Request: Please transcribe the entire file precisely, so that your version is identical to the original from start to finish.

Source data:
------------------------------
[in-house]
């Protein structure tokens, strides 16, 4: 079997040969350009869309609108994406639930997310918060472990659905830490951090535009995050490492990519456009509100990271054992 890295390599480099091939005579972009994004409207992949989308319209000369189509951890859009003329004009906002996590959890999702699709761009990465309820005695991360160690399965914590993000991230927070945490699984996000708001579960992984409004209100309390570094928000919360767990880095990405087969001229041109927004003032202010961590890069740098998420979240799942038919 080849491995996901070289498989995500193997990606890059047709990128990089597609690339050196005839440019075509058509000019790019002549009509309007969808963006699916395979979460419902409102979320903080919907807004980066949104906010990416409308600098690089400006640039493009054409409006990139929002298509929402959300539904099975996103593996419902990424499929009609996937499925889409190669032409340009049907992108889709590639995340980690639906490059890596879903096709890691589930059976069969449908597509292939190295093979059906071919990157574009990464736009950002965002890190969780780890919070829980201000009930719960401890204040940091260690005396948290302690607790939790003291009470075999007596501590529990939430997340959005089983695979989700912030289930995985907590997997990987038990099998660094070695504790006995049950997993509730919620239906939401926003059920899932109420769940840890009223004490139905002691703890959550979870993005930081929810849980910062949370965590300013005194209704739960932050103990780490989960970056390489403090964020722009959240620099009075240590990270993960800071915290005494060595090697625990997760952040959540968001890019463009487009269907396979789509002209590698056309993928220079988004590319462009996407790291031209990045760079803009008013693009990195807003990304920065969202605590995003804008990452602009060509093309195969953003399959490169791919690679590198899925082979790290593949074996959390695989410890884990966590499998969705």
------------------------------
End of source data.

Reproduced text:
[in-house]
């Protein structure tokens, strides 16, 4: 079997040969350009869309609108994406639930997310918060472990659905830490951090535009995050490492990519456009509100990271054992 890295390599480099091939005579972009994004409207992949989308319209000369189509951890859009003329004009906002996590959890999702699709761009990465309820005695991360160690399965914590993000991230927070945490699984996000708001579960992984409004209100309390570094928000919360767990880095990405087969001229041109927004003032202010961590890069740098998420979240799942038919 080849491995996901070289498989995500193997990606890059047709990128990089597609690339050196005839440019075509058509000019790019002549009509309007969808963006699916395979979460419902409102979320903080919907807004980066949104906010990416409308600098690089400006640039493009054409409006990139929002298509929402959300539904099975996103593996419902990424499929009609996937499925889409190669032409340009049907992108889709590639995340980690639906490059890596879903096709890691589930059976069969449908597509292939190295093979059906071919990157574009990464736009950002965002890190969780780890919070829980201000009930719960401890204040940091260690005396948290302690607790939790003291009470075999007596501590529990939430997340959005089983695979989700912030289930995985907590997997990987038990099998660094070695504790006995049950997993509730919620239906939401926003059920899932109420769940840890009223004490139905002691703890959550979870993005930081929810849980910062949370965590300013005194209704739960932050103990780490989960970056390489403090964020722009959240620099009075240590990270993960800071915290005494060595090697625990997760952040959540968001890019463009487009269907396979789509002209590698056309993928220079988004590319462009996407790291031209990045760079803009008013693009990195807003990304920065969202605590995003804008990452602009060509093309195969953003399959490169791919690679590198899925082979790290593949074996959390695989410890884990966590499998969705």